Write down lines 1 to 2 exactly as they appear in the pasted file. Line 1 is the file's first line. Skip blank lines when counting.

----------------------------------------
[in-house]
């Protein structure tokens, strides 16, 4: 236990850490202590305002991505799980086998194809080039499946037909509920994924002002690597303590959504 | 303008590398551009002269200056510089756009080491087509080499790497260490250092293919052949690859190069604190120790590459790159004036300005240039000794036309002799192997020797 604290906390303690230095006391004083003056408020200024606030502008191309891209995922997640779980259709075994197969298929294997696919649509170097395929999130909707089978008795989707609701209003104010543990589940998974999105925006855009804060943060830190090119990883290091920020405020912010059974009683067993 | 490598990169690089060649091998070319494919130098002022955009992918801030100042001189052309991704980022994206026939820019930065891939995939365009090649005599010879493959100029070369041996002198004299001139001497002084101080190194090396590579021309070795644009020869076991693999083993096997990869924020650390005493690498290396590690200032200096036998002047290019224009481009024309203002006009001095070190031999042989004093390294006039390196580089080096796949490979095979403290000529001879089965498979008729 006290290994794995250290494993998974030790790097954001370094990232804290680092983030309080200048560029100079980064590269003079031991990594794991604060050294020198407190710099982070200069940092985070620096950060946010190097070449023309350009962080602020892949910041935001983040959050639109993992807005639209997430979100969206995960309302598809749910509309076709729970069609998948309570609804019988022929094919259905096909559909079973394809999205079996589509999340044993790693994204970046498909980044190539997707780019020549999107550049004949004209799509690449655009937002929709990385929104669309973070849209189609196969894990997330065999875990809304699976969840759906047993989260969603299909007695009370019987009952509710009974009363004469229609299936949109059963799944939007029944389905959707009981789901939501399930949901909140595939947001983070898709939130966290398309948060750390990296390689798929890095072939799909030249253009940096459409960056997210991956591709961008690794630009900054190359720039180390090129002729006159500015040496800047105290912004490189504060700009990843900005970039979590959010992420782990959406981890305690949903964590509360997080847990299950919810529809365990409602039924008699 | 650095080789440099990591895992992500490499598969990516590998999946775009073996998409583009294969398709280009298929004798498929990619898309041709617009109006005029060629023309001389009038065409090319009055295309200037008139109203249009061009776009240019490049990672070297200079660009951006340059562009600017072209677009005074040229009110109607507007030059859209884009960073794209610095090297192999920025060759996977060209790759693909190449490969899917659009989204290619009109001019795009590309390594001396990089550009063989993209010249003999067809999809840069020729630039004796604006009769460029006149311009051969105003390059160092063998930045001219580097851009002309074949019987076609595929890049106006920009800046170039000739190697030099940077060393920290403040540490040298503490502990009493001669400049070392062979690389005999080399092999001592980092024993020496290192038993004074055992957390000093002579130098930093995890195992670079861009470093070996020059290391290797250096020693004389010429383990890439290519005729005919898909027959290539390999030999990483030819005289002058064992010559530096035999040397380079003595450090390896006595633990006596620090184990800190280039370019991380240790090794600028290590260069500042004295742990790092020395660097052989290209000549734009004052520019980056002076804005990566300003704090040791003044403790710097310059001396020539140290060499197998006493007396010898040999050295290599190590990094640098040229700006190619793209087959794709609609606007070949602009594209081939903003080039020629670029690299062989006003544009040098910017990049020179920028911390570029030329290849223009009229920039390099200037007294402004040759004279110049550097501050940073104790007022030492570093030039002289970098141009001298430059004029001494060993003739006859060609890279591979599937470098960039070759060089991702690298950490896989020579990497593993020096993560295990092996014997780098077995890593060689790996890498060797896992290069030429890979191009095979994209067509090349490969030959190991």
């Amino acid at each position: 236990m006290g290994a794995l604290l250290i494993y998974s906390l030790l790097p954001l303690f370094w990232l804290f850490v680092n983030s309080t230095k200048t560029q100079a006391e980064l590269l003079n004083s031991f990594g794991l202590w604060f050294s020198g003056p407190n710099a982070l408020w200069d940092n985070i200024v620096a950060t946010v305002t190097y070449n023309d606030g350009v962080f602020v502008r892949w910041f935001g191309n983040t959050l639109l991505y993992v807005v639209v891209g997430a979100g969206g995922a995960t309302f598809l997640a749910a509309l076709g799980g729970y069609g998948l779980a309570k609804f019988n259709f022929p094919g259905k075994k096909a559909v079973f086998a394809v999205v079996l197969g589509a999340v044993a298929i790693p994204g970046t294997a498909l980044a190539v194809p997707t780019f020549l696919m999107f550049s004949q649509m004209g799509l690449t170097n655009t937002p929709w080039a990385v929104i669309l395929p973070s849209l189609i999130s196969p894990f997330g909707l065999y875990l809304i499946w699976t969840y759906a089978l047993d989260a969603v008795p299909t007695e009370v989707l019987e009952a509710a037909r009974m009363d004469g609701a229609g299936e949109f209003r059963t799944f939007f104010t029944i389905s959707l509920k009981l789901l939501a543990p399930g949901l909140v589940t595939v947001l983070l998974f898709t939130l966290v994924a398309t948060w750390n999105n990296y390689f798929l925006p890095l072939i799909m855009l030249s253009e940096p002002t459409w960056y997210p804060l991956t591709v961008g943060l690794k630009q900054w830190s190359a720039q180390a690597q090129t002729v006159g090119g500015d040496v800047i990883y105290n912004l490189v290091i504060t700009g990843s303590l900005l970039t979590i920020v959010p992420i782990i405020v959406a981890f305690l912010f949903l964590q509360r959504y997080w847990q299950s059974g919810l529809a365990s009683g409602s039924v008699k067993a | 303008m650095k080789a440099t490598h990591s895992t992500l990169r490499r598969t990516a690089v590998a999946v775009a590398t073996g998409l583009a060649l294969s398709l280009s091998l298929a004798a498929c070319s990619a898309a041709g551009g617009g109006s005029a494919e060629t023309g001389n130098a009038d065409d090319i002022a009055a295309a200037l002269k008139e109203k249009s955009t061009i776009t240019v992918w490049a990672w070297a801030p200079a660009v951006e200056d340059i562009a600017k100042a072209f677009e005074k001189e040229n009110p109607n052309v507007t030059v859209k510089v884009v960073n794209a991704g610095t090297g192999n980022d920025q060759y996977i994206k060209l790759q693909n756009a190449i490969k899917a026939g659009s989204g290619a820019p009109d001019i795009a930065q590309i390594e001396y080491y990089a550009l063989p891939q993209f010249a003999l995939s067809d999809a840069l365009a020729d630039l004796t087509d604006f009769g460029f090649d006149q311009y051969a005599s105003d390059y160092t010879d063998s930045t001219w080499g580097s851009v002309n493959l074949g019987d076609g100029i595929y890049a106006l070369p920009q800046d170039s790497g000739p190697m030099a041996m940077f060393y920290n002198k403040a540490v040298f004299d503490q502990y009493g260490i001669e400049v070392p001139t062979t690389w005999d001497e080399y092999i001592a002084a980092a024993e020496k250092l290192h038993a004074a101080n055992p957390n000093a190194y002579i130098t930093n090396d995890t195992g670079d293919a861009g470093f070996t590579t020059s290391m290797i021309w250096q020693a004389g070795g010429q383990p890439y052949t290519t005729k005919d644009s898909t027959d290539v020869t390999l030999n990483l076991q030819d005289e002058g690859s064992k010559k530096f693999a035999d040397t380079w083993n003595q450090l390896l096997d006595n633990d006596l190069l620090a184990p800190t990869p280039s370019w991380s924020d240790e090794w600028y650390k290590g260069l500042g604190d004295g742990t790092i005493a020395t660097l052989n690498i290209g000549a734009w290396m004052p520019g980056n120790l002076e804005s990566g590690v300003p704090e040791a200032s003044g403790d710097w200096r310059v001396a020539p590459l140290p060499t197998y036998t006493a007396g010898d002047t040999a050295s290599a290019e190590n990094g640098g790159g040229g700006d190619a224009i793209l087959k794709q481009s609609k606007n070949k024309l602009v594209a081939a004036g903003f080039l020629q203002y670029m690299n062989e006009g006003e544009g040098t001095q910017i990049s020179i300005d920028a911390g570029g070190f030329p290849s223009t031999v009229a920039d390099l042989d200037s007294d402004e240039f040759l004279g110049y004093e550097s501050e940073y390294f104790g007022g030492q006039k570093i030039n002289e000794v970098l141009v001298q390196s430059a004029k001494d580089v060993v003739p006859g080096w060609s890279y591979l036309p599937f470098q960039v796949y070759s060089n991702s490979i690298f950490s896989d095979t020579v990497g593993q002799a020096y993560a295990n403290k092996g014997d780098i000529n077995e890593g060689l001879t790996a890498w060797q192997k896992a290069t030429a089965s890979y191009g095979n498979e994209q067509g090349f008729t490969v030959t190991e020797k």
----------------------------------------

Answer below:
[in-house]
């Protein structure tokens, strides 16, 4: 236990850490202590305002991505799980086998194809080039499946037909509920994924002002690597303590959504 | 303008590398551009002269200056510089756009080491087509080499790497260490250092293919052949690859190069604190120790590459790159004036300005240039000794036309002799192997020797 604290906390303690230095006391004083003056408020200024606030502008191309891209995922997640779980259709075994197969298929294997696919649509170097395929999130909707089978008795989707609701209003104010543990589940998974999105925006855009804060943060830190090119990883290091920020405020912010059974009683067993 | 490598990169690089060649091998070319494919130098002022955009992918801030100042001189052309991704980022994206026939820019930065891939995939365009090649005599010879493959100029070369041996002198004299001139001497002084101080190194090396590579021309070795644009020869076991693999083993096997990869924020650390005493690498290396590690200032200096036998002047290019224009481009024309203002006009001095070190031999042989004093390294006039390196580089080096796949490979095979403290000529001879089965498979008729 006290290994794995250290494993998974030790790097954001370094990232804290680092983030309080200048560029100079980064590269003079031991990594794991604060050294020198407190710099982070200069940092985070620096950060946010190097070449023309350009962080602020892949910041935001983040959050639109993992807005639209997430979100969206995960309302598809749910509309076709729970069609998948309570609804019988022929094919259905096909559909079973394809999205079996589509999340044993790693994204970046498909980044190539997707780019020549999107550049004949004209799509690449655009937002929709990385929104669309973070849209189609196969894990997330065999875990809304699976969840759906047993989260969603299909007695009370019987009952509710009974009363004469229609299936949109059963799944939007029944389905959707009981789901939501399930949901909140595939947001983070898709939130966290398309948060750390990296390689798929890095072939799909030249253009940096459409960056997210991956591709961008690794630009900054190359720039180390090129002729006159500015040496800047105290912004490189504060700009990843900005970039979590959010992420782990959406981890305690949903964590509360997080847990299950919810529809365990409602039924008699 | 650095080789440099990591895992992500490499598969990516590998999946775009073996998409583009294969398709280009298929004798498929990619898309041709617009109006005029060629023309001389009038065409090319009055295309200037008139109203249009061009776009240019490049990672070297200079660009951006340059562009600017072209677009005074040229009110109607507007030059859209884009960073794209610095090297192999920025060759996977060209790759693909190449490969899917659009989204290619009109001019795009590309390594001396990089550009063989993209010249003999067809999809840069020729630039004796604006009769460029006149311009051969105003390059160092063998930045001219580097851009002309074949019987076609595929890049106006920009800046170039000739190697030099940077060393920290403040540490040298503490502990009493001669400049070392062979690389005999080399092999001592980092024993020496290192038993004074055992957390000093002579130098930093995890195992670079861009470093070996020059290391290797250096020693004389010429383990890439290519005729005919898909027959290539390999030999990483030819005289002058064992010559530096035999040397380079003595450090390896006595633990006596620090184990800190280039370019991380240790090794600028290590260069500042004295742990790092020395660097052989290209000549734009004052520019980056002076804005990566300003704090040791003044403790710097310059001396020539140290060499197998006493007396010898040999050295290599190590990094640098040229700006190619793209087959794709609609606007070949602009594209081939903003080039020629670029690299062989006003544009040098910017990049020179920028911390570029030329290849223009009229920039390099200037007294402004040759004279110049550097501050940073104790007022030492570093030039002289970098141009001298430059004029001494060993003739006859060609890279591979599937470098960039070759060089991702690298950490896989020579990497593993020096993560295990092996014997780098077995890593060689790996890498060797896992290069030429890979191009095979994209067509090349490969030959190991």